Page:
… From 247 Sports … Air Force football received two years of probation, among other sanctions, stemming from the NCAA investigation into recruiting violations committed by the Falcons football program during the COVID-19 dead period, the NCAA announced Thursday. In its release, the NCAA said the academy and four individuals reached an agreement with NCAA enforcement staff on the violations and that the school will immediately begin serving the penalties.

The Division I Committee on Infraction’s final decision on the case is still pending as several remaining individuals have contested the violations, per the release. Names of individuals directly involved with the violations were not disclosed by the NCAA. New legislation intended to “modernize and expedite the infractions process” was introduced by the NCAA less than two months ago.

“The (committee) appreciates the parties’ efforts in working collaboratively together to reach agreement on the violations, levels, classifications, and significant and meaningful penalties,” said Gary Miller, chief hearing officer for the panel and school president at Akron, said in a statement. “The panel also recognizes that Air Force has gone above and beyond in its overall approach to this case.”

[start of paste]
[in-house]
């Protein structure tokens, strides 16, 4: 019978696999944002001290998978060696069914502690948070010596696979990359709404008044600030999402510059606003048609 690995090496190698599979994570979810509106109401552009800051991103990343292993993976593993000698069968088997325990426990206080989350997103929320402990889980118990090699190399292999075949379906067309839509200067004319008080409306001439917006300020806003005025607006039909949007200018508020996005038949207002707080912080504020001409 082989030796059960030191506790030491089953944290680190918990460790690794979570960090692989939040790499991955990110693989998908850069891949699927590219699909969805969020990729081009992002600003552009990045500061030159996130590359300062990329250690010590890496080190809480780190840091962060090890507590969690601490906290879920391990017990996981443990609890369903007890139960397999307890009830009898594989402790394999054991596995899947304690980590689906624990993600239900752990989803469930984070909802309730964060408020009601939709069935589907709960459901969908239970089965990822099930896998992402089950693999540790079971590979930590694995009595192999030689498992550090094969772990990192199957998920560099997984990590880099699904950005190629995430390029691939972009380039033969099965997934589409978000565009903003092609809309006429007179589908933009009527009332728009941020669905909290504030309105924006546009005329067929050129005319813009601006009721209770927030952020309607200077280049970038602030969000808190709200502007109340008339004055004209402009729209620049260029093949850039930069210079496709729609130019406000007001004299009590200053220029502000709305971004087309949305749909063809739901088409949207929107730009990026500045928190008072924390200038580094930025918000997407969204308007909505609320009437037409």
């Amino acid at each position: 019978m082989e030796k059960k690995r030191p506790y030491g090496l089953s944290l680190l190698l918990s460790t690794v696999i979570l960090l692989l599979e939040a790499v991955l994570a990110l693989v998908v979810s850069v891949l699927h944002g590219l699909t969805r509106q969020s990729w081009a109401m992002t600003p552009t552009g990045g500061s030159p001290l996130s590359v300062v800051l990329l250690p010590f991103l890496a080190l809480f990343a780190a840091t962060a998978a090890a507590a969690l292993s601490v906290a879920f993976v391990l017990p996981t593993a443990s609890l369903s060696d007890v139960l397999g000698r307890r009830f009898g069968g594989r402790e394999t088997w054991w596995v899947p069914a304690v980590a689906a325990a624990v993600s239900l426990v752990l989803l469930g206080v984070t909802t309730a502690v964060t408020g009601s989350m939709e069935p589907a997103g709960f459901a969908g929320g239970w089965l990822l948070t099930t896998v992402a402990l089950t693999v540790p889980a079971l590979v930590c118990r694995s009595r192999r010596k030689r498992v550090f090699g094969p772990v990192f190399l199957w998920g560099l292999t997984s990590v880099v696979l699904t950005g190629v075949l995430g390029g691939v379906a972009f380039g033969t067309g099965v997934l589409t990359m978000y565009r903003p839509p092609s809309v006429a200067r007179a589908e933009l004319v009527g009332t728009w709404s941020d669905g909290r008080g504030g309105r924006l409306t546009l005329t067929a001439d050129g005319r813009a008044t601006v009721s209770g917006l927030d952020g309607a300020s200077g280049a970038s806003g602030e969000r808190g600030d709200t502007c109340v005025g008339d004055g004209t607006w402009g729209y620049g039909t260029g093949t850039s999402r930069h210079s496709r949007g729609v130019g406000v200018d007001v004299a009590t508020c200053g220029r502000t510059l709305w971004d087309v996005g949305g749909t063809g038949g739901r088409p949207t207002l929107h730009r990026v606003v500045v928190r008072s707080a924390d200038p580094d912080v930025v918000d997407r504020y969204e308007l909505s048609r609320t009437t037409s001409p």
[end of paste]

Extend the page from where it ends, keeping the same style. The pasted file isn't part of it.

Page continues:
Air Force football, in addition to serving two years of probation, also received the following sanctions: A fine of an undisclosed amount, a reduction of 46 total official visits for the football program during the 2022-23 and 2023-24 academic years, a prohibition against unofficial visits in football from Sept. 1 through Oct. 12, 2022, a prohibition against all recruiting communications in football for four weeks during the 2022-23 academic year, a reduction in evaluation days for football by 10 during Spring 2022 and by 34 during Fall 2022, a reduction of the football squad size by 10 for four years, starting with the 2022-23 academic year, and show-cause orders for the individuals who have agreed to their violations and penalties.

Air Forces is in its 16th season under head coach Troy Calhoun. The Falcons won 10 games during the 2021 season and are 3-1 to start the 2022 campaign. Calhoun, who played quarterback at Air Force in the 1980s, is 114-76 all-time in guiding the program and is among the longest tenured active head coaches in the FBS.